Sports Medicine

, Volume 45, Issue 11, pp 1589–1602 | Cite as

A Systematic Review of the Effect of Cognitive Strategies on Strength Performance

  • David TodEmail author
  • Christian Edwards
  • Mike McGuigan
  • Geoff Lovell
Systematic Review



Researchers have tested the beliefs of sportspeople and sports medicine specialists that cognitive strategies influence strength performance. Few investigators have synthesised the literature.


The specific objectives were to review evidence regarding (a) the cognitive strategy–strength performance relationship; (b) participant skill level as a moderator; and (c) cognitive, motivational, biomechanical/physiological, and emotional mediators.


Studies were sourced via electronic databases, reference lists of retrieved articles, and manual searches of relevant journals. Studies had to be randomised or counterbalanced experiments with a control group or condition, repeated measures, and a quality control score above 0.5 (out of 1). Cognitive strategies included goal setting, imagery, self-talk, preparatory arousal, and free choice. Dependent variables included maximal strength, local muscular endurance, or muscular power.


Globally, cognitive strategies were reliability associated with increased strength performance (results ranged from 61 to 65 %). Results were mixed when examining the effects of specific strategies on particular dependent variables, although no intervention had an overall negative influence. Indeterminate relationships emerged regarding hypothesised mediators (except cognitive variables) and participant skill level as a moderator.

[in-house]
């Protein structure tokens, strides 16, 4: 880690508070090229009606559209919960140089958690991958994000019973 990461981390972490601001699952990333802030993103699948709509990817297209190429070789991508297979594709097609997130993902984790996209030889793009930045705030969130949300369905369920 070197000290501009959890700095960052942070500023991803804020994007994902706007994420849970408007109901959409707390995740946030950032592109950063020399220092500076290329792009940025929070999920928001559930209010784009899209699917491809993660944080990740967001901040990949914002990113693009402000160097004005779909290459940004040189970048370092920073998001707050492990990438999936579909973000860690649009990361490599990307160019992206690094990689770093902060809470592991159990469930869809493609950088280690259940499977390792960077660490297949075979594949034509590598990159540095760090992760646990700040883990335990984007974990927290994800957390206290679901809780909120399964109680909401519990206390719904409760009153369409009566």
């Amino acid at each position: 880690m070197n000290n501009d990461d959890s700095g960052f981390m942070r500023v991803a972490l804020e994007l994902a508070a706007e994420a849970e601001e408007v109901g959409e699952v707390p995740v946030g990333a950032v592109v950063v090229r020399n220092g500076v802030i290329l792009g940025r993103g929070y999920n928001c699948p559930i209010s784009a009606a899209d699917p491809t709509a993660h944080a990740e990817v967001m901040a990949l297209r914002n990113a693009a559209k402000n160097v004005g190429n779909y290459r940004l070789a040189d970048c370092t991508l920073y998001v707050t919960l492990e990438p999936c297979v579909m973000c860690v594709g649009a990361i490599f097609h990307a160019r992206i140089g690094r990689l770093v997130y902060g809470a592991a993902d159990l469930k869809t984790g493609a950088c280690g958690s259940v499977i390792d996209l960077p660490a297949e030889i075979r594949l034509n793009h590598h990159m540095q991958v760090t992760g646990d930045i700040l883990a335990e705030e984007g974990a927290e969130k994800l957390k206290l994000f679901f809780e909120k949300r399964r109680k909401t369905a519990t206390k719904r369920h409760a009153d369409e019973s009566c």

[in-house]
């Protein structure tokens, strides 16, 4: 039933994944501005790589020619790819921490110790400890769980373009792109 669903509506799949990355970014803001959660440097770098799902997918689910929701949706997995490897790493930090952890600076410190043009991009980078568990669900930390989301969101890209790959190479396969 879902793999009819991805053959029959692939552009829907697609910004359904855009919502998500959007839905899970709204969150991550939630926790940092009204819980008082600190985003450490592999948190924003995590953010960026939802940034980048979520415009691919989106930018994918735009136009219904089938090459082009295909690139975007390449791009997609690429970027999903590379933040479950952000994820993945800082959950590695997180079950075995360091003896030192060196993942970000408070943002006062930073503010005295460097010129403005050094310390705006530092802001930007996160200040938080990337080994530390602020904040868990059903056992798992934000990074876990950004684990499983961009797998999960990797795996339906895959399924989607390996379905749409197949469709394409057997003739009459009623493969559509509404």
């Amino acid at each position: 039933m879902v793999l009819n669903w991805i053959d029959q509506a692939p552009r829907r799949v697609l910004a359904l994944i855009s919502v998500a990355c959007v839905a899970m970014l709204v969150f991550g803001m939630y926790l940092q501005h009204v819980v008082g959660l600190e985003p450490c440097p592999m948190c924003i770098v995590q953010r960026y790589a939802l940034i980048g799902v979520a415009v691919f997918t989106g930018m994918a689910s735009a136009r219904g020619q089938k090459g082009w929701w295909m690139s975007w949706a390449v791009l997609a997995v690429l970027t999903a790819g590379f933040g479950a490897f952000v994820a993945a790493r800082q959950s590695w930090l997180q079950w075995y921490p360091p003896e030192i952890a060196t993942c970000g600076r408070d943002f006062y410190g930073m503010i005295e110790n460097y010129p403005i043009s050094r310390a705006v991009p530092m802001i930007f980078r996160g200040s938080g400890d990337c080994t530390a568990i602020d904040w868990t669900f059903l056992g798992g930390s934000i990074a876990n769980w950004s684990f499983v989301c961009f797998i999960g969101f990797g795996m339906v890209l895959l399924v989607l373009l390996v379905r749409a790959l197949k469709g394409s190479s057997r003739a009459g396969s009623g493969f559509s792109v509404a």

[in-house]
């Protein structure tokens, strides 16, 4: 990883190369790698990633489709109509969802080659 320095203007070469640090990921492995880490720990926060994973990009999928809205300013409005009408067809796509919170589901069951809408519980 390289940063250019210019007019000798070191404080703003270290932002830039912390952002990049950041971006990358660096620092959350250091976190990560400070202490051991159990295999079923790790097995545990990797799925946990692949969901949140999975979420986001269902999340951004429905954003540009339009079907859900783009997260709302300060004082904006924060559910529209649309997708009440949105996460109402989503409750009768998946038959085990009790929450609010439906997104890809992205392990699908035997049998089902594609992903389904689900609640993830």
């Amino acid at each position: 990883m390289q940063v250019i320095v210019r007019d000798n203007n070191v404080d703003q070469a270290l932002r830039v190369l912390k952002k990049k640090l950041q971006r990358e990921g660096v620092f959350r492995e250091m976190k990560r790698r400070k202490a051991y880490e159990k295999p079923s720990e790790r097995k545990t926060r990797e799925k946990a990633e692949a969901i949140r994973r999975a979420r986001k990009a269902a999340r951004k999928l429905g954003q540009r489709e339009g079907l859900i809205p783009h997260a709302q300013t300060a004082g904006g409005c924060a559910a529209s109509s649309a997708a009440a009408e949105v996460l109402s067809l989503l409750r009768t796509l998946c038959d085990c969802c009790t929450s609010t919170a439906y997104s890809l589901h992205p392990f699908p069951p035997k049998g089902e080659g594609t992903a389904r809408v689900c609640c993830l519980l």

Although cognitive strategies influence strength performance, there are knowledge gaps regarding specific types of strength, especially muscular power. Cognitive variables, such as concentration, show promise as possible mediators.


Goal Setting Current Review Maximal Strength Cognitive Strategy Muscular Strength 
These keywords were added by machine and not by the authors. This process is experimental and the keywords may be updated as the learning algorithm improves.



David Tod, Christian Edwards, Mike McGuigan and Geoff Lovell declare that they have no conflicts of interest. No financial support was received for the conduct of this study or preparation of this manuscript.

Supplementary material

40279_2015_356_MOESM1_ESM.docx (13 kb)
Supplementary material 1 (DOCX 12 kb)


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Copyright information

© Springer International Publishing Switzerland 2015

Authors and Affiliations

  • David Tod
    • 1
    Email author
  • Christian Edwards
    • 2
  • Mike McGuigan
    • 3
  • Geoff Lovell
    • 4
  1. 1.School of Sport and Exercise Sciences, Tom Reilly Building, Byrom Street CampusLiverpool John Moores UniversityLiverpoolUK
  2. 2.Institute of Sport and Exercise ScienceUniversity of WorcesterWorcesterUK
  3. 3.Sports Performance Research Institute New ZealandAuckland University of TechnologyAucklandNew Zealand
  4. 4.School of Social SciencesUniversity of the Sunshine CoastSippy DownsAustralia

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